4. $(+,-,0),(+,0,0)$ is a pair of real lines intersecting in a point of multiplicity two. You can consider this the dual of case 6.
  5. $(+,0,0),(+,+,0)$ is a double line with two designated complex conjugate points, leading to Euclidean geometry.
  6. $(+,0,0),(+,-,0)$ is a double line with two designated real points. This is sometimes called pseudo-Euclidean geometry or Minkowsky geometry. It is also relevant as the geometry of special relativity, since angles add as relativistic speeds do.
  7. $(+,0,+),(+,0,0)$ is a double line with a designated double point. Perspectives calls this Galilean geometry.

For the case 2, it is important to note that you only get traditional hyperbolic geometry if you restrict yourself to points on the inside. Inside in this sense is the set of real points through which every real line will intersect the fundamental conic in two distinct points. In this sense, every conic is equivalent to every other, but the geometry on the outside is different from that on the inside.

You can also classify based on how many real intersections / tangents you get for the measuring process described above. This describes distance and angle measurement each as elliptic, parabolic or hyperbolic. This leads to $3\times3=9$ cases. But three of them are covered by case 2 above, since you get no real tangents for points on the inside, and depending on where the line joining points on the outside goes you may get real intersections or not. For comparison, Euclidean geometry has elliptic angle measure and parabolic distance.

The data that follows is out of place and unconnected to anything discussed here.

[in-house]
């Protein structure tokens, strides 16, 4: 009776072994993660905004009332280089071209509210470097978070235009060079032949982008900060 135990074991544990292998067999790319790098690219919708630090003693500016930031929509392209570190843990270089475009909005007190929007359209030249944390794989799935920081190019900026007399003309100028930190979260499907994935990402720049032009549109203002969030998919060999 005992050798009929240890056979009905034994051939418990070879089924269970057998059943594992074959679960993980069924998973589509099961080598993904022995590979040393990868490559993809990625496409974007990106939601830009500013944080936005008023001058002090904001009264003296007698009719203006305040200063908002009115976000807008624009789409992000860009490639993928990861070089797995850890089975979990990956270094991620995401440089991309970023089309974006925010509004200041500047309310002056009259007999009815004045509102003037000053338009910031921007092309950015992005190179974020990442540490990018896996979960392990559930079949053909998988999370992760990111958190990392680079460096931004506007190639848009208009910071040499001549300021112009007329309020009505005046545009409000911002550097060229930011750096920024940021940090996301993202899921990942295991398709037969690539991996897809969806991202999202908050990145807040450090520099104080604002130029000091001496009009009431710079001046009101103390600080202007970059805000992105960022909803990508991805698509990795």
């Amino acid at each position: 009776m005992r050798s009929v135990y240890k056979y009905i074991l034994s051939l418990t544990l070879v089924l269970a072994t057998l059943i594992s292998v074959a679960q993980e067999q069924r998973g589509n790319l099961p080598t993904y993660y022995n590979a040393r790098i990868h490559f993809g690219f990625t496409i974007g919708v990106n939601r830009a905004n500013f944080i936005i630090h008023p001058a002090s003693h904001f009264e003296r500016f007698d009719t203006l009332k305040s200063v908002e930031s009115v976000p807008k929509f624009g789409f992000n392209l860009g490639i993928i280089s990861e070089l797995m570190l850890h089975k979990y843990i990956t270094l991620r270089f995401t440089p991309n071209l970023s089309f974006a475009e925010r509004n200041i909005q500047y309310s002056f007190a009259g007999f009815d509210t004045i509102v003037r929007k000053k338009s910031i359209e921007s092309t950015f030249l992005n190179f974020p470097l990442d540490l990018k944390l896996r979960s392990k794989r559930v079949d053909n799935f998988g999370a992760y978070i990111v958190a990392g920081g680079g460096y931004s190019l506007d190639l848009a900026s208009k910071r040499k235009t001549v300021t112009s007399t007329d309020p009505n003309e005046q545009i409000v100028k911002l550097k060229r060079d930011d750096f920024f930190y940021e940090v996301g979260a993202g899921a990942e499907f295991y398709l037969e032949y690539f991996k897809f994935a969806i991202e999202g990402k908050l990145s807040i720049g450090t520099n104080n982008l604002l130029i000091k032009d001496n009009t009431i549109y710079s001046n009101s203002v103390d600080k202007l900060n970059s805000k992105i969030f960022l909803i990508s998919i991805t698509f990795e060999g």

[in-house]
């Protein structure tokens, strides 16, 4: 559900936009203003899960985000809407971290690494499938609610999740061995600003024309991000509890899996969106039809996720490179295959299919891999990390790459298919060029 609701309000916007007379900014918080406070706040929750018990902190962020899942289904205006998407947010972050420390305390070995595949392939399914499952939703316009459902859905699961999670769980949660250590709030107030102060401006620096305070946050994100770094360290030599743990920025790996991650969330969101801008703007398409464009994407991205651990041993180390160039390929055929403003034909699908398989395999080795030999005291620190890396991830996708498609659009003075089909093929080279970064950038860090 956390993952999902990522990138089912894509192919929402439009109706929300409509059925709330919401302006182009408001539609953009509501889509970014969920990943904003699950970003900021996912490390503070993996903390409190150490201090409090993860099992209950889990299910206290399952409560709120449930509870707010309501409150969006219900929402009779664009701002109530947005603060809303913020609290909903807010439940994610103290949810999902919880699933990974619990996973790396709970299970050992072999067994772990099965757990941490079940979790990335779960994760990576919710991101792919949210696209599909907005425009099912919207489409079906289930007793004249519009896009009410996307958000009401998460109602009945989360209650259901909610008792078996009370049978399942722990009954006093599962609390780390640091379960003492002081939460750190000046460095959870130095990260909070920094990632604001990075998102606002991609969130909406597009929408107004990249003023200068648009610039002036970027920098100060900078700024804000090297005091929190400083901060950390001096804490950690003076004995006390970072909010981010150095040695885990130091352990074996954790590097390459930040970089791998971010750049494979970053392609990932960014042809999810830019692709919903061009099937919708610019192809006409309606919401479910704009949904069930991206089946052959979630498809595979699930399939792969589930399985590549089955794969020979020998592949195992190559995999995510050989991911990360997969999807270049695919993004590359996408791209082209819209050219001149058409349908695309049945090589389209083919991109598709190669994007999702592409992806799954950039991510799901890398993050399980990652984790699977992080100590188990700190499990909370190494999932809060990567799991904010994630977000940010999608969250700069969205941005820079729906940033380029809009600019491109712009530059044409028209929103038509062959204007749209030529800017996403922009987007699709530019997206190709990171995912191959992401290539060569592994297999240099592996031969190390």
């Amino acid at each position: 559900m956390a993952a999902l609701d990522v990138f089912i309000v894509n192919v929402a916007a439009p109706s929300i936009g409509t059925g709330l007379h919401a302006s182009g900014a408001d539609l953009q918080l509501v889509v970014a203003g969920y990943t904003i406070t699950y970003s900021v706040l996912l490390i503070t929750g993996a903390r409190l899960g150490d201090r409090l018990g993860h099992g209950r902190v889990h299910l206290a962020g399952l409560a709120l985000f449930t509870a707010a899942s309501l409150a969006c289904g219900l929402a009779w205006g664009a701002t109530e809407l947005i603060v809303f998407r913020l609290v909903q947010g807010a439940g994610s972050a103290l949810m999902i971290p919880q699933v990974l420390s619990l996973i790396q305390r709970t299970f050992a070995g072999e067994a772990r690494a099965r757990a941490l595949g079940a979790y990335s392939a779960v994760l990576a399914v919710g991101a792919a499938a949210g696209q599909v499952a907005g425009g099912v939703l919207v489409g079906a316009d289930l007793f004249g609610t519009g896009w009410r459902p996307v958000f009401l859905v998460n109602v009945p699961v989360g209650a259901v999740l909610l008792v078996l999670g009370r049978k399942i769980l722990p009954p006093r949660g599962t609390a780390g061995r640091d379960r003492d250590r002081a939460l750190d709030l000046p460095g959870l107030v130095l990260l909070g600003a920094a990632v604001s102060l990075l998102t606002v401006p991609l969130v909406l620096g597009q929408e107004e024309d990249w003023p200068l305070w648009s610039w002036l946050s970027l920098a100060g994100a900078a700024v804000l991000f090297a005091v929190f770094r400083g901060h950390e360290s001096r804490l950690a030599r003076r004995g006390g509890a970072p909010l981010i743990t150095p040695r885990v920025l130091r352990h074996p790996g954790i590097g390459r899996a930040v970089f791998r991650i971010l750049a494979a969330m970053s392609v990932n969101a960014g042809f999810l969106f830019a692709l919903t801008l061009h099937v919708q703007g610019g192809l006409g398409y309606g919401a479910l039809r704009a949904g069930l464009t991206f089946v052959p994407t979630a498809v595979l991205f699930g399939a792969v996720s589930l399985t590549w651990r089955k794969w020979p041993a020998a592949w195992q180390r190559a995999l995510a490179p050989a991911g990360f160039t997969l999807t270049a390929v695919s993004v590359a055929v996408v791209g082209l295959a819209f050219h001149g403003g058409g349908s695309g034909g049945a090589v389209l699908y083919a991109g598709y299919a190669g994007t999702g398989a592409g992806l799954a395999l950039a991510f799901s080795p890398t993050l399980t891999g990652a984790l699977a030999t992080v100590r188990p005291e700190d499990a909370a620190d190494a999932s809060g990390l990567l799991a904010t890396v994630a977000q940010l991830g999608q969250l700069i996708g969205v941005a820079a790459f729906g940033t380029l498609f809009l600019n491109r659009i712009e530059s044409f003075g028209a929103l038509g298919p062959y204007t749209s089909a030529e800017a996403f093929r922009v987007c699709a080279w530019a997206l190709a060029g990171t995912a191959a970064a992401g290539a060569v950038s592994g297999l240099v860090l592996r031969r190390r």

• $\begingroup$ Number 3 seems to correspond to my hybrid of elliptic and Euclidean geometry (one ideal point). I have also noticed that it's dual to Euclidean geometry since you can swap points and lines. Number 4, similarly, corresponds to the Euclidean/hyperbolic hybrid. And elliptic/hyperbolic hybrid is Number 2 if we restrict ourselves to the points OUTSIDE the conic. Which leaves two more cases that I haven't thought of before. Hmm... $\endgroup$